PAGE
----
The famous British mathematician Sir Michael Francis Atiyah, who has been awarded both the Fields Medal and the Abel Prize for his work, is particularly drawn to the imaginary number "i", which is synonymous with the root of -1. “The number i is extremely useful in mathematics. And yet you can't really understand it. Gauss introduced this number because he believed it was needed. So this number was not discovered. It's a good example of that Numbers can be invented. "

If someone answers the question of their favorite number with the fraction 1/137, then you can be pretty sure that they are a physicist. The natural constants occurring in the theories of physics are normally numbers with an arbitrary sequence of decimal places. These numbers cannot be represented as a fraction. But there is one exception: the so-called fine structure constant, which plays an important role in atomic physics. It can be approximated fairly precisely by the fraction 1/137, with 137 also having the charm of being a prime number. For example, 1/137 is the favorite number of the physicist and German science astronaut Ulrich Walter.

But even the apparently simplest of all numbers, zero, is particularly valued by some. Zero is the favorite number of the biologist and President of the Max Planck Society Peter Gruss. Zero is easily underestimated, he explains. But without the zero there would be no decimal system and thus the basis for all modern mathematics would be missing. "Ultimately, the existence of this number is essential for all of the natural sciences," says Professor Gruss, and the binary system with which all computers work would be deprived of its basis without the zero.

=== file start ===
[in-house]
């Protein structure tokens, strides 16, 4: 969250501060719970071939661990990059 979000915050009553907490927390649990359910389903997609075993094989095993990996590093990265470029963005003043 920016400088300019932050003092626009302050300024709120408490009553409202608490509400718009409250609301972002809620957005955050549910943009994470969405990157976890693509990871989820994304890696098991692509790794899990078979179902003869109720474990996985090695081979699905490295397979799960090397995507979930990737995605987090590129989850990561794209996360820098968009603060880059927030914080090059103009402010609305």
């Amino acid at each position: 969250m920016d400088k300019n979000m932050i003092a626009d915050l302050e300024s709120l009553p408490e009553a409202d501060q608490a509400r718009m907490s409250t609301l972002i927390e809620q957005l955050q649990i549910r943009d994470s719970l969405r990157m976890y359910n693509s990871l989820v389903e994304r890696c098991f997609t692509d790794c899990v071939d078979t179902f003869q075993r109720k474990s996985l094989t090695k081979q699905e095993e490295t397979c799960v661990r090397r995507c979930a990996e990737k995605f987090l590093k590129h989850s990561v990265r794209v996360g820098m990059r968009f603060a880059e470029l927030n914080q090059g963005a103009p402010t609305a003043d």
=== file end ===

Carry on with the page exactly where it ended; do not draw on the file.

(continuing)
The number 256 somehow "smells" of computing because it can be represented as the power of the number two. 256 is the favorite number of mathematician Jochen Brüning from Berlin's Humboldt University. However, he has no reason for this: "Actually, the number 256 is actually pretty boring. But somehow it stuck in my mind since I was a child, so that I can't give any account of its origin. Some things are just a matter of chance and not a deliberation. "

The favorite number of Matthias Kleiner, President of the German Research Foundation, sounds very much thought-provoking: It is 11320. How do you come up with such a favorite number? "This is made up of the birthdays of my three children who were born on the 11th, 3rd and 20th." Why not.

The famous circle number Pi (3.1415 ...) has a lot of friends, who sometimes even organize themselves in fan clubs and celebrate the "World Pi" on March 14th - because of the American date 3/14. The mathematician Ehrhard Behrends from the Free University of Berlin doesn't go that far, but Pi is clearly his favorite number, about which he also likes to give a public lecture. For the year of mathematics, Behrends played a key role in organizing the "Mathema" exhibition in the Berlin Technology Museum.

The year of mathematics is coming to an end these days. More than 500 partners from science, culture and politics have organized around 760 events in this context - regional and national, exhibitions, competitions, lectures, festivals, events and even a "math ship" that docked in 31 cities and more than 400 000 visitors. "The year of mathematics was a complete success," sums up Annette Schavan. So maybe more people will have a favorite number in the future.

PS: The author's favorite number is pi.